Chapter 7. SQL Database Administration
Interacting with an SQL Server from Perl
In order to be a database-literate system administrator, you have to speak a little Structured Query Language (SQL), the lingua franca of most commercial and several noncommercial databases. Writing scripts in Perl for database administration requires some SQL knowledge because these scripts will contain simple embedded SQL statements. See Appendix D, "The Fifteen-Minute SQL Tutorial", for enough SQL to get you started. The examples in this chapter use the same databases in previous chapters to keep us from straying from the system administration realm.
7.1. Interacting with an SQL Server from Perl
There are two standard frameworks for communication with an SQL server: DBI (DataBase Interface) and ODBC (Open DataBase Connectivity). Once upon a time, DBI was the Unix standard and ODBC the Win32 standard, but this distinction has started to blur now that ODBC has become available in the Unix world and DBI has been ported to Win32. Further blurring the lines is the DBD::ODBC package, a DBD module that speaks ODBC from within the DBI framework.
DBI and ODBC are very similar in intent and execution, so we'll show you how to use both simultaneously. Both DBI and ODBC can be thought of as "middleware." They form a layer of abstraction that allows the programmer to write code using generic DBI/ODBC calls, without having to know the specific API of any particular database. It is then up to the DBI/ODBC software to hand these calls off to a database-specific layer. The DBI module calls a DBD driver for this; the ODBC Manager calls the data source-specific ODBC driver. This database-specific driver takes care of the nitty-gritty details necessary for communicating with the server in question. Figure 7-1 shows the DBI and ODBC architectures. In both cases, there is a (at least) three-tiered model:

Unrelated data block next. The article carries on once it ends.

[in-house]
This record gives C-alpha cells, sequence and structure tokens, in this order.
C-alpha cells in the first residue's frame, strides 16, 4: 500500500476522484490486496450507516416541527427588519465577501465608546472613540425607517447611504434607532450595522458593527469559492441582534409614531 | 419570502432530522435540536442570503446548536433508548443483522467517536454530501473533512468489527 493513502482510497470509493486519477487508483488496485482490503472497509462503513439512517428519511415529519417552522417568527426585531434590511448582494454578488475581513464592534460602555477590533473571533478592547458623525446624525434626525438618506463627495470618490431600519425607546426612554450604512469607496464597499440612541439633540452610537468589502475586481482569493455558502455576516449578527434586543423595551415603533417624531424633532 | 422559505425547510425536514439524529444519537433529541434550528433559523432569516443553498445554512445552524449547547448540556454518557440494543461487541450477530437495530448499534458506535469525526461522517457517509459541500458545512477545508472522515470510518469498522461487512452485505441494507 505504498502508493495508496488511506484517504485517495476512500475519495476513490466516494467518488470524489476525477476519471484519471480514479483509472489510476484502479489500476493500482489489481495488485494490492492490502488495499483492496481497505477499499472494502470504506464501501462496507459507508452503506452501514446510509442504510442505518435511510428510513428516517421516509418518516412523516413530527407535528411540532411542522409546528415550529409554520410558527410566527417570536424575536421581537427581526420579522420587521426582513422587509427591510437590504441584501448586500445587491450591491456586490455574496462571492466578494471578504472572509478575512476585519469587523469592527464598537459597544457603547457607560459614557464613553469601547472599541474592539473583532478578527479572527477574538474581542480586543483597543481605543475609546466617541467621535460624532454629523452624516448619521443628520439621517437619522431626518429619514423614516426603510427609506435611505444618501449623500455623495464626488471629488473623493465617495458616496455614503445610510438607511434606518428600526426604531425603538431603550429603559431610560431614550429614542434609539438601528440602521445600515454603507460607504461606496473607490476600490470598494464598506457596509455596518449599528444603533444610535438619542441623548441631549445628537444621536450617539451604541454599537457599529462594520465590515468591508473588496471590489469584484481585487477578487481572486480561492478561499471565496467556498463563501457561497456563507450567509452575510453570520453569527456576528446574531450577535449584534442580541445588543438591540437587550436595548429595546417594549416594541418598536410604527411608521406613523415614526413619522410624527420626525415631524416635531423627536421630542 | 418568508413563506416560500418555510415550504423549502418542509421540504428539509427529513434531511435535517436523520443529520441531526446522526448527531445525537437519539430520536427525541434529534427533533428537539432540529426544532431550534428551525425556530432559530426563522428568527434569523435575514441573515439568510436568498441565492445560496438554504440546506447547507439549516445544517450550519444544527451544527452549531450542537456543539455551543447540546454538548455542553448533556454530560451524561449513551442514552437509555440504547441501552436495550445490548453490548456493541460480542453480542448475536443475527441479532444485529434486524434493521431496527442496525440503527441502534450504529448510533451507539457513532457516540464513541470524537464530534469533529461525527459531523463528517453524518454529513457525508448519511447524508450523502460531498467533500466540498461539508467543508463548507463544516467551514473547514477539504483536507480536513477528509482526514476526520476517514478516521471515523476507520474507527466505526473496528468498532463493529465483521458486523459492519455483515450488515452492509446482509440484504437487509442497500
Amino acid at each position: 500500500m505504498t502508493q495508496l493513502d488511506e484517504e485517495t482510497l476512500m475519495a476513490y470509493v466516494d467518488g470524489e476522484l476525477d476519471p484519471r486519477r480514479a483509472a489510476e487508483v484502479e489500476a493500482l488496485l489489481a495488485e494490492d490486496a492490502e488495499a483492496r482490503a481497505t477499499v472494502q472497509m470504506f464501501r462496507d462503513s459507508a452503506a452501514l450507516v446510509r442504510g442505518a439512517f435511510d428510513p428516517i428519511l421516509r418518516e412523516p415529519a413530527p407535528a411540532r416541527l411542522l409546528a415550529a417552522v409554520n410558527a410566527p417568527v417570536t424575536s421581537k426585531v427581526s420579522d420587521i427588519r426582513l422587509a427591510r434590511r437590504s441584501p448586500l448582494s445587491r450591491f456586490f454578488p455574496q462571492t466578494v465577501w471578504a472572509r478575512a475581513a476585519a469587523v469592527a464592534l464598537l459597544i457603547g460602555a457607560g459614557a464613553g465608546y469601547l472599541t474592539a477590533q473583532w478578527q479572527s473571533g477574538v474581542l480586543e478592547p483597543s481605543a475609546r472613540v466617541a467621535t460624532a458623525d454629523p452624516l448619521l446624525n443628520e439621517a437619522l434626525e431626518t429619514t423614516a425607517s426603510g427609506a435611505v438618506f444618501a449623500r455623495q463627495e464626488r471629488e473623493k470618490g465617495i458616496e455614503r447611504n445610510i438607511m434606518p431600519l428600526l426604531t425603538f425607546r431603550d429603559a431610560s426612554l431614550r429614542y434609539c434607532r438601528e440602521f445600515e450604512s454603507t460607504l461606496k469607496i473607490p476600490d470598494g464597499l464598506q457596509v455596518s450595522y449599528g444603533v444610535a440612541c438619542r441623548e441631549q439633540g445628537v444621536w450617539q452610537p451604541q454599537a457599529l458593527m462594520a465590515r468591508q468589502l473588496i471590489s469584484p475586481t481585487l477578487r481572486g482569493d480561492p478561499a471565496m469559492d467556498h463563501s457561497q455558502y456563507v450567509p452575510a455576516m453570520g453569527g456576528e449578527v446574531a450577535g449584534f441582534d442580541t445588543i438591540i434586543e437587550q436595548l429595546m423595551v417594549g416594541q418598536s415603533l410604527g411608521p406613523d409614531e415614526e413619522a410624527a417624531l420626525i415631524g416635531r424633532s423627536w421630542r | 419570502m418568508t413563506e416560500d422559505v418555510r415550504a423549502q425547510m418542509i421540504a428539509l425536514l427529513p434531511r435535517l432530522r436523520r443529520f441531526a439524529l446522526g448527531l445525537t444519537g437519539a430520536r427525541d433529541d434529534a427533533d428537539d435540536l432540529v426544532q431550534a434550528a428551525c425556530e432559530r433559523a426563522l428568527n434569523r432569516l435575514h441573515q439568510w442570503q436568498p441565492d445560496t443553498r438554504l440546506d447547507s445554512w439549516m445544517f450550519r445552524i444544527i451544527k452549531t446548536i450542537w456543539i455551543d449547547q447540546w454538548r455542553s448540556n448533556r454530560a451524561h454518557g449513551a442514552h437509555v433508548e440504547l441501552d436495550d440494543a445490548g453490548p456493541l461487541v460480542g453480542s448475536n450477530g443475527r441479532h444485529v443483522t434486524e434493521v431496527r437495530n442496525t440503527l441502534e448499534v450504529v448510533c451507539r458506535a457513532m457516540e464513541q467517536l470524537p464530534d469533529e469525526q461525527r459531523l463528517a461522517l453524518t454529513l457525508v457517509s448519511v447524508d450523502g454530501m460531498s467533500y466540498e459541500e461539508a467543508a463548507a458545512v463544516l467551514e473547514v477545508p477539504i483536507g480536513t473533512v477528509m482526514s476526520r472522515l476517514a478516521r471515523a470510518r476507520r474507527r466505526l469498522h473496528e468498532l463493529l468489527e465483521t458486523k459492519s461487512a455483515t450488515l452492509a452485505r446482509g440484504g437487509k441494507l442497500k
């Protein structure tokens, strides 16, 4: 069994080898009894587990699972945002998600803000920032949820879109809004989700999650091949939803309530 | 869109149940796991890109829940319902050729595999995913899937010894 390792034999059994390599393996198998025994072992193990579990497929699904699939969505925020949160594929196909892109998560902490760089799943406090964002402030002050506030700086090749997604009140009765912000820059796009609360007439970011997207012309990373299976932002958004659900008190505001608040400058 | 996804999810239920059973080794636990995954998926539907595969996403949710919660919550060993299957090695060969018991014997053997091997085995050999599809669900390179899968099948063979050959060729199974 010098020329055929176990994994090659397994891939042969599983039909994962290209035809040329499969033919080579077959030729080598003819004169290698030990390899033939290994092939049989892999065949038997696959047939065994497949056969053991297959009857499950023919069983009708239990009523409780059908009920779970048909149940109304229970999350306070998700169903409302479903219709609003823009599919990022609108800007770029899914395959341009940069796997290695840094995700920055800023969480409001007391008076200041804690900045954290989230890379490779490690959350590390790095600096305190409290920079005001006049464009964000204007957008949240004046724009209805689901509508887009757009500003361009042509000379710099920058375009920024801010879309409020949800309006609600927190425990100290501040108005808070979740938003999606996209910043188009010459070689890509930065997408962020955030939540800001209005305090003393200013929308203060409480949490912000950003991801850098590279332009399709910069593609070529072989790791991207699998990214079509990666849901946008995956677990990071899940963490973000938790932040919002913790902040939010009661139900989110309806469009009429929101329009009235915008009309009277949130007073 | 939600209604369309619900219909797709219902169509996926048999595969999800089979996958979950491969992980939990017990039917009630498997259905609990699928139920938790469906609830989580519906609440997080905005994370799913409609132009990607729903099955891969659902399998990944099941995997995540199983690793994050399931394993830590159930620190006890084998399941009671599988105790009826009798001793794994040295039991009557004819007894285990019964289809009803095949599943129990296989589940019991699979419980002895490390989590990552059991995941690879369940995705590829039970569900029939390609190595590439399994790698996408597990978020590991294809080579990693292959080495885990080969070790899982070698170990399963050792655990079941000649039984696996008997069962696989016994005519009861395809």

Figure 7.1. DBI and ODBC architectures
The beauty of this system is that code written for DBI or ODBC is extremely portable between different servers from different vendors. The API calls made are the same, independent of the underlying database. That's the idea at least, and it holds true for most database programming. Unfortunately, the sort of code we're most likely to write (i.e., database administration) is bound to be server-specific, since virtually no two servers are administered in even a remotely similar fashion. Experienced system administrators love portable solutions, but they don't expect them.
That somber thought aside, let's look at how to use DBI and ODBC. Both technologies follow the same basic steps, so you may notice a little redundancy in the explanations, or at least in the headings.
The next sections assume you've installed a database server and the necessary Perl modules. For some of our DBI example code, we're going to use the MySQL server; for ODBC, we'll use Microsoft's SQL Server.
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